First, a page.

Watching a movie is an experience today: Rahul Puri

Debarati Palit Singh
Sunday, 14 January 2018

They worked well for the traditional audience and therefore did well,” he said. But he said that we (film industry) would have made 25 per cent lower profit if Baahubali hadn’t done well. “It grossed more money than its contemporary Hindi films. The success of Sairat was built on the premise that people who did not watch Marathi films, watched it. That’s because the audience is so tired of watching bad Hindi films. If regional cinema continues to keep up the pace, then the dynamics of Hindi cinema will shift

Rahul Puri, managing director, Mukta Arts, says that Hollywood, which once constituted three per cent of the movie business in India, now constitutes 11 per cent

Multiplexes are powerless if they do not have any good content, said Rahul Puri, managing director, Mukta Arts. Puri was interacting with patrons during a session titled ‘Trends in Cinema and Multiplex Business’ at the Pune International Film Festival (PIFF). “Some films have just disappeared and the real audience is not coming to multiplexes. No amount of serving good food or experience can help because there aren’t any good films. Look at films like Jab Harry Met Sejal and Tubelight. These films were meant to do really well but did not perform. Instead smaller films did well,” he added.

He also pointed out that 2017 saw the rise of regional films. “They worked well for the traditional audience and therefore did well,” he said. But he said that we (film industry) would have made 25 per cent lower profit if Baahubali hadn’t done well. “It grossed more money than its contemporary Hindi films. The success of Sairat was built on the premise that people who did not watch Marathi films, watched it. That’s because the audience is so tired of watching bad Hindi films. If regional cinema continues to keep up the pace, then the dynamics of Hindi cinema will shift,” he added.

He also added that niche films like Lipstick Under My Burkha, Newton, Hindi Medium and Secret Superstar did well. But pointed out that the success of these films isn’t big enough for the film industry and their filmmakers are particularly not thrilled about their success. “That’s because the total profit of all these four films is one fourth of a loss of a big film like Tubelight,” he explained.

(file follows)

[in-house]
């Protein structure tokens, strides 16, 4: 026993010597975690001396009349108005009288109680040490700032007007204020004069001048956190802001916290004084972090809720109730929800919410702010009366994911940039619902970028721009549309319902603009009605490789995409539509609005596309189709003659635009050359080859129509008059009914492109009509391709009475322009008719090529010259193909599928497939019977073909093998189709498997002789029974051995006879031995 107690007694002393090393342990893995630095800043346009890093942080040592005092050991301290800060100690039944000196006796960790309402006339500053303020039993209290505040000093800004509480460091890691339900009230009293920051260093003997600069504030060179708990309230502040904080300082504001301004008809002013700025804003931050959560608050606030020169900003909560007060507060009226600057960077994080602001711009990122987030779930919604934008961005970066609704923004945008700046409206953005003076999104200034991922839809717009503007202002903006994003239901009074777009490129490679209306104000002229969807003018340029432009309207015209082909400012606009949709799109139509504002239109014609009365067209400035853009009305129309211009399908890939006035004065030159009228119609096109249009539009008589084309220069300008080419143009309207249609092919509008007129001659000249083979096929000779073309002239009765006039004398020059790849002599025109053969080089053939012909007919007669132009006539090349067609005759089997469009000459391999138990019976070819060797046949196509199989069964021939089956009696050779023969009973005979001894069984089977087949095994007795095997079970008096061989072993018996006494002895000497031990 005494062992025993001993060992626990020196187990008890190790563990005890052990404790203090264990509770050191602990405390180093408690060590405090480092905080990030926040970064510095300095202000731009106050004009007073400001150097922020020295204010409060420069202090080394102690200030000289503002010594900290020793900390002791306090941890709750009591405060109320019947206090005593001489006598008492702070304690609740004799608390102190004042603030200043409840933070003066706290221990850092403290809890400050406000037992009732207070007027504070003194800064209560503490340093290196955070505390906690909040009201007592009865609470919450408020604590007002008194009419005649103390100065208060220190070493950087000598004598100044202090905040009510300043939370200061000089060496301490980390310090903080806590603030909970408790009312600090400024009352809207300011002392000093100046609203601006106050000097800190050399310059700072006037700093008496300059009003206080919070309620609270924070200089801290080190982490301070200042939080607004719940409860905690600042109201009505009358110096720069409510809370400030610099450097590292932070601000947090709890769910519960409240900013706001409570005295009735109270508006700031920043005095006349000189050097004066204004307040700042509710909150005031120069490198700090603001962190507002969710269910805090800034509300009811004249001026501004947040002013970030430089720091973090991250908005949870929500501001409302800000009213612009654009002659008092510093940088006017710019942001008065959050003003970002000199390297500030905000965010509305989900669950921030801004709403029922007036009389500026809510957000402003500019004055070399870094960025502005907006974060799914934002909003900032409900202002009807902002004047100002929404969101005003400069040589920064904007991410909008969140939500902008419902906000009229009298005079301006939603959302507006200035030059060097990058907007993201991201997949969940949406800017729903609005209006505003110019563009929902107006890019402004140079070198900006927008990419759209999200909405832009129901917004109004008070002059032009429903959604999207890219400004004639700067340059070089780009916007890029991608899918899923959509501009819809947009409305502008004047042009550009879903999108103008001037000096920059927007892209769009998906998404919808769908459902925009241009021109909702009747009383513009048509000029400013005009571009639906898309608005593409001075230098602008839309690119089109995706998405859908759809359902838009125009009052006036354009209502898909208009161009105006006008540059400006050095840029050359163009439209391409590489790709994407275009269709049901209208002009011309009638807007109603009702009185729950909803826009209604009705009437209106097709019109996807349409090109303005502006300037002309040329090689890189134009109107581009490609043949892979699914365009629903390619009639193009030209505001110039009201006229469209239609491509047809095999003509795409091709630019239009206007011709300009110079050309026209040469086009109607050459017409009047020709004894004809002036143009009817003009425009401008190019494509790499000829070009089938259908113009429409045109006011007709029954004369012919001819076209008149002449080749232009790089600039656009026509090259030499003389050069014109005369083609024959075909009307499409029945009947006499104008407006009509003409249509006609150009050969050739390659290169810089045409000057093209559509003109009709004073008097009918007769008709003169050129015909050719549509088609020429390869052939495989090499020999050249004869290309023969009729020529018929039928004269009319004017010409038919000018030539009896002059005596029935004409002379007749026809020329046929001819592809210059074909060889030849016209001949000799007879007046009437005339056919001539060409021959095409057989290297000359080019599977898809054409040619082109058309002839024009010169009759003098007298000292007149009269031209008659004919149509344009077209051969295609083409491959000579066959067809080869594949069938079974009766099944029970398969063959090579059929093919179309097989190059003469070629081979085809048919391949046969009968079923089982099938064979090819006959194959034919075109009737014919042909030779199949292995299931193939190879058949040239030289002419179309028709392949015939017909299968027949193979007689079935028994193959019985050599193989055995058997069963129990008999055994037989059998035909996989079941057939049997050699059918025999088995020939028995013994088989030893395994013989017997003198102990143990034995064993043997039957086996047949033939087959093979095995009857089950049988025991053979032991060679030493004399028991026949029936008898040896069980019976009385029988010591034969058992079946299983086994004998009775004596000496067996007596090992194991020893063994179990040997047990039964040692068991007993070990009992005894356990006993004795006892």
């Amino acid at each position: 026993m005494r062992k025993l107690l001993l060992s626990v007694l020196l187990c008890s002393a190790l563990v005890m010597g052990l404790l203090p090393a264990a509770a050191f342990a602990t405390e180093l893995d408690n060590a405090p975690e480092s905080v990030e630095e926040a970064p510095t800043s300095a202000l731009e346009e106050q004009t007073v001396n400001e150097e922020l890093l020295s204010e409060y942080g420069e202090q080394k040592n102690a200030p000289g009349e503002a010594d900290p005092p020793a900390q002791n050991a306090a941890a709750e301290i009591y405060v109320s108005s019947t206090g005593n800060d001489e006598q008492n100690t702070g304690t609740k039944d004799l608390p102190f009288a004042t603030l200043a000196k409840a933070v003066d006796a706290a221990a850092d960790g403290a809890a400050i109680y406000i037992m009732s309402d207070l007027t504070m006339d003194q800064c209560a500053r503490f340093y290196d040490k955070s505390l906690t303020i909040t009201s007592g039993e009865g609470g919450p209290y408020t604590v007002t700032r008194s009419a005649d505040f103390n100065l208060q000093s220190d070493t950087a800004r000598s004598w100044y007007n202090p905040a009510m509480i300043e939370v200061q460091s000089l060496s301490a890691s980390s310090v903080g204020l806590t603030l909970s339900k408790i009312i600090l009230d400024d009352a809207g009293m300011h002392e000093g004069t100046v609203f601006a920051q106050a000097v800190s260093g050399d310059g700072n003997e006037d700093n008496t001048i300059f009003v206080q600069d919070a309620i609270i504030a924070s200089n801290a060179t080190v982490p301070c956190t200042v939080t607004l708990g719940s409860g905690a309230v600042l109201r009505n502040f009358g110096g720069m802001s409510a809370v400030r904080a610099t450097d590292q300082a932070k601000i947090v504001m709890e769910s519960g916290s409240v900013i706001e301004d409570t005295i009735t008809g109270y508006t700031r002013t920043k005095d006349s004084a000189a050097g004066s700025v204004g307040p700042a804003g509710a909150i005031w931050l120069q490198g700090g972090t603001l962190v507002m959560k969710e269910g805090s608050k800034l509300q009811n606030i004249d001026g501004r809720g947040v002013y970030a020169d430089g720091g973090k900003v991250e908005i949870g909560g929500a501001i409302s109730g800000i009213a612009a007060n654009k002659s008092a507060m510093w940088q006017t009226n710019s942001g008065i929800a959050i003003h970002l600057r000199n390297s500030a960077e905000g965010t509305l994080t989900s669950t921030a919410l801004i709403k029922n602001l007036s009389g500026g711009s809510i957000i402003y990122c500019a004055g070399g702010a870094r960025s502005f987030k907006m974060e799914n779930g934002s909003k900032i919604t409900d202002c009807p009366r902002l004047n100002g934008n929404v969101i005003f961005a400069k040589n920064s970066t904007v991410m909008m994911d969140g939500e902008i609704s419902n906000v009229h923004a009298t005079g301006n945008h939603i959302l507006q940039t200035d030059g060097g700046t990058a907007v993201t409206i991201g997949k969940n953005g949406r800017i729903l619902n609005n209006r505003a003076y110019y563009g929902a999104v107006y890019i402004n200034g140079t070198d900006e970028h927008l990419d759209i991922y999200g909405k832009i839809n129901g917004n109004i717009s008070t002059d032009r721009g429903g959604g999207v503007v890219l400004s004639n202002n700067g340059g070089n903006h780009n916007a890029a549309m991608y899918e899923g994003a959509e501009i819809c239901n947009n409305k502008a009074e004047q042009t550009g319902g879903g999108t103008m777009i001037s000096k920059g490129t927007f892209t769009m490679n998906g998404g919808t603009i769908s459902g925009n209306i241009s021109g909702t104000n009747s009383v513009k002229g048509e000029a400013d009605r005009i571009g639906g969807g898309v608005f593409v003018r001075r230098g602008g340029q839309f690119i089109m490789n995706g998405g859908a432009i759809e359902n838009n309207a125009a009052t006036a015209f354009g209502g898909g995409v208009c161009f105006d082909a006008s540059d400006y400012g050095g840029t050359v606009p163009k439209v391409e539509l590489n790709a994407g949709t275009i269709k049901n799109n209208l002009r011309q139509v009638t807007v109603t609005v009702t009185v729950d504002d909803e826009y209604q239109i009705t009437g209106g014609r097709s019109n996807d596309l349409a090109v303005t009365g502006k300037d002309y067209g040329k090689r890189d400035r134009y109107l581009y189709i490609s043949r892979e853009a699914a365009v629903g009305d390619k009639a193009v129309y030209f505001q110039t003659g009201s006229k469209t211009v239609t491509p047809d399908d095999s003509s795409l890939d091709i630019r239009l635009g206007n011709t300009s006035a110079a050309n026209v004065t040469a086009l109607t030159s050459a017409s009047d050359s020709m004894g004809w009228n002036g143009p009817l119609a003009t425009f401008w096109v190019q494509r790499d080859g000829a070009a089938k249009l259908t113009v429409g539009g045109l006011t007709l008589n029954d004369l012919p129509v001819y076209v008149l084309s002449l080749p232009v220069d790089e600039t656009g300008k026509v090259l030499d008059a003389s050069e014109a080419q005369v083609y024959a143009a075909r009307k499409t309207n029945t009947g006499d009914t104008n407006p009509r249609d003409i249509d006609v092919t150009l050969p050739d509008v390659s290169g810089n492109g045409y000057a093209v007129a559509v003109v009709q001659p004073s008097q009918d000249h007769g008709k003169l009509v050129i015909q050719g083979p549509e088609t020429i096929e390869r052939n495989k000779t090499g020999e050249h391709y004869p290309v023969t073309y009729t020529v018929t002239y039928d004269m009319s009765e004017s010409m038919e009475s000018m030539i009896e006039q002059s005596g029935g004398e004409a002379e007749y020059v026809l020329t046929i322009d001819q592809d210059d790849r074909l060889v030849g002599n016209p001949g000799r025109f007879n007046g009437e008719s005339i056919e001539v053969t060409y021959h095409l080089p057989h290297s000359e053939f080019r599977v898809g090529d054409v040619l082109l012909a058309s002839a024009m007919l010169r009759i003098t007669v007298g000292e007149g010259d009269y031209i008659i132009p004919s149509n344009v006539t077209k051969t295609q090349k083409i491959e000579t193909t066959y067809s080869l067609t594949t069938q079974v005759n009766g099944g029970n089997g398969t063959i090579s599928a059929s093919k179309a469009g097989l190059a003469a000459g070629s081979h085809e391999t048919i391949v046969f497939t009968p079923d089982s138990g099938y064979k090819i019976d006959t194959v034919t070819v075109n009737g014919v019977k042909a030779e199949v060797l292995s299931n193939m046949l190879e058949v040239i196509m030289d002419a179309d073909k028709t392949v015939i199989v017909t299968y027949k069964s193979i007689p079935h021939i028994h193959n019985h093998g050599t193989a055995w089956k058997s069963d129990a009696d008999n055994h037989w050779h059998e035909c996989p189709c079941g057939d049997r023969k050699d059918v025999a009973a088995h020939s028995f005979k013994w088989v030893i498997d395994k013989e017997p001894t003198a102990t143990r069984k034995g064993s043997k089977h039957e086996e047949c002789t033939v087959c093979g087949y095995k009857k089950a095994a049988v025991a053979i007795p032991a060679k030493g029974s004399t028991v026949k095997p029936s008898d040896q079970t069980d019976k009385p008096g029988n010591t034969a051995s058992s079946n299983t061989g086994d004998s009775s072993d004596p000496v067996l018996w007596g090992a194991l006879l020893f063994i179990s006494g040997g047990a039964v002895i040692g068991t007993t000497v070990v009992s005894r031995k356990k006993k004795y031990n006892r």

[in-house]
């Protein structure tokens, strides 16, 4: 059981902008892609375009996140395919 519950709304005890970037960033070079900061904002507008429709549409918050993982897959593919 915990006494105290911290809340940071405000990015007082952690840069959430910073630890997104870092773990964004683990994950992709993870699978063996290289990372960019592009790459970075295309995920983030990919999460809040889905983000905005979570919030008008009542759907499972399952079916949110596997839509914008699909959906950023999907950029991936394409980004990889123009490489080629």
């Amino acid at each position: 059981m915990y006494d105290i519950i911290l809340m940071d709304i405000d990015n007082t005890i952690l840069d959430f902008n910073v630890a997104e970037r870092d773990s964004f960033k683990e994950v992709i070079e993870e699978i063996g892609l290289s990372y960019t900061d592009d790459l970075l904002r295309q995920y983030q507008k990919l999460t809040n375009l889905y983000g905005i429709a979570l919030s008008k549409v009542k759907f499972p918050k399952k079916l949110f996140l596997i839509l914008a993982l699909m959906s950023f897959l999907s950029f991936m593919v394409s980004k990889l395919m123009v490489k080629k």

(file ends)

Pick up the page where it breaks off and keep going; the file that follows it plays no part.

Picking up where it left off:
He also said that even though single-screen theatres are shutting down, in the next three years, these standalone properties will emerge back.

“The reason being people are happy going to standalone theatres. A lot of single-screen theatres are in prime locations even in B and C towns. They are literally round the corner as compared to multiplexes which are a few kilometers away. So several multiplexes are going to invest heavily in single-screen theatres and will continue to bring occupancy back,” he said, adding that on the flip side, unlike multiplexes which can screen more films, single screens have to depend on one or two films. “There is a massive effort by exhibitors to bring single screen cinemas back to life,” he said.

He said that Hollywood films which earlier constituted three per cent of the movie business in India, now stands at 11 per cent. “That’s because multiplexes need extra content to feed their audience,” he added.

He said that today, going to a movie is not just that but it’s an experience. “Technology like 3D, IMAX, VR, AR are ways to enhance those experiences,” he concluded.

 

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